Thursday, October 6, 2011

Express Yourself...

Over the past month or so I’ve become mildly fascinated with a gay American soldier who has documented the process of his coming out in a series of fairly emotionally raw YouTube videos. His channel and twitter feeds are titled: AreYouSuprised, a rhetorical question perhaps on the subjects perceived masculinity.

When the soldier, now known as Randy, started making his videos he pointed his iPhone camera at his pectoral muscles downwards. This framing had a dual purpose: they maintained the soldier’s anonymity (the video’s first appeared in April months before the official repeal of Don't Ask Don't Tell) while also highlighting his sculpted chest.



This duality was probably at the heart of Randy’s success as an Internet viral hit (4 million views and counting): his videos targeted an intellectual audience that was empathetic to his lonely plight while titillating the rest of us with twitpics of his six-pack.

The dichotomous nature of the Soliders efforts piqued my own internal fasciation – was AreYouSurprised an entirely wholesome effort, or was it some sort of cleverly concocted social media campaign concocted by GLAAD or Human Rights Campaign to bring attention to gay issues preceding the repeal of DADT?

The soldier finally revealed his face in a dramatic denouement (much to the glee of his many fans whom had been left salivating over his sculpted physic) on September 20th, the day DADT was formally repealed, videotaping himself telling his father over the phone that he was gay.

Was the entire series emotionally honest? It was; especially, to anyone who ahs gone through the routine of telling their best friend that they were gay, and then wrestling up enough courage to come out to other friends, and then finally family. This was what made Randy’s “live” statement to his father that he was gay so heartfelt both for the subject and the viewer. Was there a dry eye in the house when Randy’s father told him that he loved him no matter what? Probably anyone but Maggie Gallagher and Michelle Bachman passed the tissue.

That being said - was the whole series also kind of creepy? Yes it was; since when did it become perfectly normal to watch a stranger go through his coming out process on YouTube? What makes this even creepier is how normalized this all seems in a post “It Gets Better World”.

And this, this is where a problem emerges. Sharing, which was formerly caring, or whatever the saying was that we all learned in kindergarten, has been completely redefined in the twenty first century. Sharing is no longer caring. Sharing is now showing and sharing is also now telling.

Now… of course, who am I to really talk about any of this? I tweet, blog and status update with the best of them. And to a point I do it because I’m bored and because I like to express myself and because I’ve been told I’m a mildly witty writer so I figure use whatever God-given talents I have before I’m carted off to the loony bin.

The problem with all of this incessant sharing is that the contribution of ideas, stories, and the like in a curated state was part of humanity’s ability to create “intellectual capital”. And as Russell Smith argued in a really interesting Globe and Mail column last week ideas are no longer a commodity : “I have a recurring argument with creative young people - about getting paid for ideas. There now exists an entire generation of intelligent people who have grown up without any expectation of compensation for imaginative work.”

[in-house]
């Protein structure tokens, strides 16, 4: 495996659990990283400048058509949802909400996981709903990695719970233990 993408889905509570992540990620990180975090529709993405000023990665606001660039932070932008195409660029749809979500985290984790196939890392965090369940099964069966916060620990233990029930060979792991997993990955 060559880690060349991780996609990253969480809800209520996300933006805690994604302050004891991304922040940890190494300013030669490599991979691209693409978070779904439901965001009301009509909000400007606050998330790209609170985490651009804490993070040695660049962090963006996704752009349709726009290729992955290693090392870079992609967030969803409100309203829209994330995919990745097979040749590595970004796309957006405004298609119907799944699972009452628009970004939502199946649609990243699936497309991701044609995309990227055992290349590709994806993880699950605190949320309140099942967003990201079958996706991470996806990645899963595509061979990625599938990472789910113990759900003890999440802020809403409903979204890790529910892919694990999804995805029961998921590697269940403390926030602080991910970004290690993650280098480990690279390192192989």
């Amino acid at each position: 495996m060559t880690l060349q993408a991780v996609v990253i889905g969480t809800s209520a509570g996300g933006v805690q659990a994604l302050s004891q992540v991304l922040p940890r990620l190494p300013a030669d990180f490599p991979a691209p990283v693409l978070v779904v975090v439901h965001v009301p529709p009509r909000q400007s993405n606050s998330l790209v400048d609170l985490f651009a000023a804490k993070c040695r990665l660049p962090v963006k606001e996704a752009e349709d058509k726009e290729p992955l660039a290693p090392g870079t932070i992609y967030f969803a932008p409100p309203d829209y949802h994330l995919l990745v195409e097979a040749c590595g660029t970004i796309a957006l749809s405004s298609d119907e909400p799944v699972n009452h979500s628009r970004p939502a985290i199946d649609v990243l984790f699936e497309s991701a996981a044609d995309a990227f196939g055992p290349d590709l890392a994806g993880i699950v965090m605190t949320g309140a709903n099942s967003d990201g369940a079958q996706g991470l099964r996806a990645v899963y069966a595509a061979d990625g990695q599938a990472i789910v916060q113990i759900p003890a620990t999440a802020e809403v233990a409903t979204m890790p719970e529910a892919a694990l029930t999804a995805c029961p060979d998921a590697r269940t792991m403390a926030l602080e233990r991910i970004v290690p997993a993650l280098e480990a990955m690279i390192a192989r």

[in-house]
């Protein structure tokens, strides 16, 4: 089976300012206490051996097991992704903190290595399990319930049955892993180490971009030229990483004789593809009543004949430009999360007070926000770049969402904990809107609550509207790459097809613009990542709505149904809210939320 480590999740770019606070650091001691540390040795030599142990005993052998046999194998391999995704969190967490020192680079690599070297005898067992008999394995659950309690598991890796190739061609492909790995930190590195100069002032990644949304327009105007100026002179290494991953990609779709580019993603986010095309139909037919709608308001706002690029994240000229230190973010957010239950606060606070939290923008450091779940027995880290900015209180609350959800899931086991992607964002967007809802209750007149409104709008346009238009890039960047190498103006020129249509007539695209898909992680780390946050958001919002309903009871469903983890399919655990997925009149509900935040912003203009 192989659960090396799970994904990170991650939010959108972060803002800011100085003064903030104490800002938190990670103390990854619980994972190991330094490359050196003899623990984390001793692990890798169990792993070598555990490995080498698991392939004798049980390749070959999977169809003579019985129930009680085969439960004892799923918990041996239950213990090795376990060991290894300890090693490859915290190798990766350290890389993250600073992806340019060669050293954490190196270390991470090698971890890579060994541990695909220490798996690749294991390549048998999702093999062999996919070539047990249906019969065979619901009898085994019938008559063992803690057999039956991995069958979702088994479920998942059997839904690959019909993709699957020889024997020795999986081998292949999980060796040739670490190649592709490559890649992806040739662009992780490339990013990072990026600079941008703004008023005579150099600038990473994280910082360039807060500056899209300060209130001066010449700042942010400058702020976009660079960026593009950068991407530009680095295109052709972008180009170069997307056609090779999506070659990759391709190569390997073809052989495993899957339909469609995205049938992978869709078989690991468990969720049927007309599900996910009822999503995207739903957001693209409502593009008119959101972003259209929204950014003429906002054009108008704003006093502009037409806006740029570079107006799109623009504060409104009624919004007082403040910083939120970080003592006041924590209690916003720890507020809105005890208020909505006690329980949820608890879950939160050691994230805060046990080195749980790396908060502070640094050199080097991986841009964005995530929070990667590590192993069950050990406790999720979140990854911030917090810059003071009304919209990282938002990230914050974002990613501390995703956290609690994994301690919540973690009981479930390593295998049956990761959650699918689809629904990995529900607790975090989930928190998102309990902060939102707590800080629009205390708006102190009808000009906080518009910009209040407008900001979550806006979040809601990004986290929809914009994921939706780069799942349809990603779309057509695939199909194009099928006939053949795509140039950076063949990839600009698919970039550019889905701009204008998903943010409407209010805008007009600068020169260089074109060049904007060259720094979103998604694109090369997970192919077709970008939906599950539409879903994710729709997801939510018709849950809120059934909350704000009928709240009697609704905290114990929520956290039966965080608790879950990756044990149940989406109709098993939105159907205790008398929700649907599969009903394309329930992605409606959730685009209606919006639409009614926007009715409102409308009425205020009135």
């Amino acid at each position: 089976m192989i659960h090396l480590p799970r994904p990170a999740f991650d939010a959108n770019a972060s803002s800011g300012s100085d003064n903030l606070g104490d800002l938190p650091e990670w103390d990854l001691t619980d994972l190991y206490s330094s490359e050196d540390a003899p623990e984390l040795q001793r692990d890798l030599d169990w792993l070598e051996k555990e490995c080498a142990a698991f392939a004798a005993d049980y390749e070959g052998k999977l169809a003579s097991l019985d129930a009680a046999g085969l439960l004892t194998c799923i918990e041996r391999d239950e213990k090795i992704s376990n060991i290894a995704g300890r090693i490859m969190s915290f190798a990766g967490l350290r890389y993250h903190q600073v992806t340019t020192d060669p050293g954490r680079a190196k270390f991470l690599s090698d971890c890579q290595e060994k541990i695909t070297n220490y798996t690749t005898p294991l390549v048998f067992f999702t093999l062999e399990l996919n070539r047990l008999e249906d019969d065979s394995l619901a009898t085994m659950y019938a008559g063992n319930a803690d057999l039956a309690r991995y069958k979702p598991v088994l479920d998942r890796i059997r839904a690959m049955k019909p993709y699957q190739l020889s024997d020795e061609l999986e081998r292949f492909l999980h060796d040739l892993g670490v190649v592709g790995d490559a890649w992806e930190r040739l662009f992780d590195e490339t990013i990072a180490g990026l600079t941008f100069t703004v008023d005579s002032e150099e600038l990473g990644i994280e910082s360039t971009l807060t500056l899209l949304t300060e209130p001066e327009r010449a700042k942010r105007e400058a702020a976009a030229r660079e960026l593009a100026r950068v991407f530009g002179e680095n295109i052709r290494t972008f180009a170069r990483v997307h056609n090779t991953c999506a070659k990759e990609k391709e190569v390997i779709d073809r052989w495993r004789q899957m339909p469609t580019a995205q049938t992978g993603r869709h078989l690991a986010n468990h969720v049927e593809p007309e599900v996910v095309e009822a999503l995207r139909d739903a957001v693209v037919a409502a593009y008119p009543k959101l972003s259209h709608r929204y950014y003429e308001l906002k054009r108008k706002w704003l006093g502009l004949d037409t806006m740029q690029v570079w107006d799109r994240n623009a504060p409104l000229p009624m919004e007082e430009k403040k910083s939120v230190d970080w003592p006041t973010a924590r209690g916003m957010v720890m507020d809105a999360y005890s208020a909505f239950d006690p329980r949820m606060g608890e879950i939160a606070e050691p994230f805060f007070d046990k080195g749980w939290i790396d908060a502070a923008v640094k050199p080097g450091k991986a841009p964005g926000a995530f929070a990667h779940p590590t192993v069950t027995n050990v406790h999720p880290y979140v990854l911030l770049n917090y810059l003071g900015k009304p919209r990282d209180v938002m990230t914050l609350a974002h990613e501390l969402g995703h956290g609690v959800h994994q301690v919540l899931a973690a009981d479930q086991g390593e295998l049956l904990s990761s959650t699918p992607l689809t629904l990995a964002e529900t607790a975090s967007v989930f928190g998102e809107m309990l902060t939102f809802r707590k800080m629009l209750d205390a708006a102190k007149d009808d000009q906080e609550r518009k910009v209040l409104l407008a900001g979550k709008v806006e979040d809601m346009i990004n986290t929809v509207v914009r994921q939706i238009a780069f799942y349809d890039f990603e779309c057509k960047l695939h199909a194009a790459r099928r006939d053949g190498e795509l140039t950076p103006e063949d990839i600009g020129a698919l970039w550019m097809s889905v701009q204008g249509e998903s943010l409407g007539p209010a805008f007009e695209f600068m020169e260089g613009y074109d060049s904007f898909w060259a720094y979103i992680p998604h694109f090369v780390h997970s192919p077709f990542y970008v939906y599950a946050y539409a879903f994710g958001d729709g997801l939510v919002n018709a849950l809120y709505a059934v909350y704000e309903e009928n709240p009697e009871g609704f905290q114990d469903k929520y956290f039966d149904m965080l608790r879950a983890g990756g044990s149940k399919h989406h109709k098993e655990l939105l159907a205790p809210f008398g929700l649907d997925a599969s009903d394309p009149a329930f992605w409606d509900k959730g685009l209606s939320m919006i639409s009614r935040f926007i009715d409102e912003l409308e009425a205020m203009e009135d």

And in some ways, as someone who loves to write, but has made a sum total of $600 from various writing pursuits, I write and publish on free blogs, like the Huffington Post, for the joy of it. I am part of Russell Smith’s complaint; I have never had an editor parse my work nor have I had to report on things I don’t like to talk about; I can excuse myself from the dregs of journalism because I am a blogger. I am not, nor ever have I been a journalist… I just play one on the interweb.

And so I understand Smith’s concern with the matter at hand; however, in my generational defense, what Smith may have missed, however, is that young - people and I’ll include myself in that lot - don’t view sharing as a form of creating intellectual capital. We share because its what we’ve been trained to do. We share because there is a button on Facebook that says: share. In our constantly connected world, sharing is just another click on our smartphone.

No longer do we write things down in our diary, or even do we write long, expressive emails to our best friend as we did in the late nineties; remember, the halcyon, days when you received only 1 email a day and it was sort of exciting to log into Hotmail? We make YouTube videos because we want to and as Smith notes we don’t expect to be paid for anything because we don’t really view any of this as art. Sharing is no longer creating (in an arts centric sort of way); we share because we like to share. And should it “go viral”, allowing its creator to reap some sort of financial reward (Obviously Rebecca Black is the most obvious example of this)… that is just financial gravy on top of the emotional gratification of sharing. Show now, reap value later, if at all.

But if we HAVE become a society of constant shares, then the line between what is intellectual output and what is just a fart (to be lewd) is forever blurred. And therefore I do understand Smiths' concern - if everything becomes a simple share (I'll just publish my newest photo album on Facebook), then we do unfortunately de-legitimize the creation of real creative content. And that... my friends is a problem.

1 comment:

  1. There is a chance you're qualified to get a Apple iPhone 7.

    ReplyDelete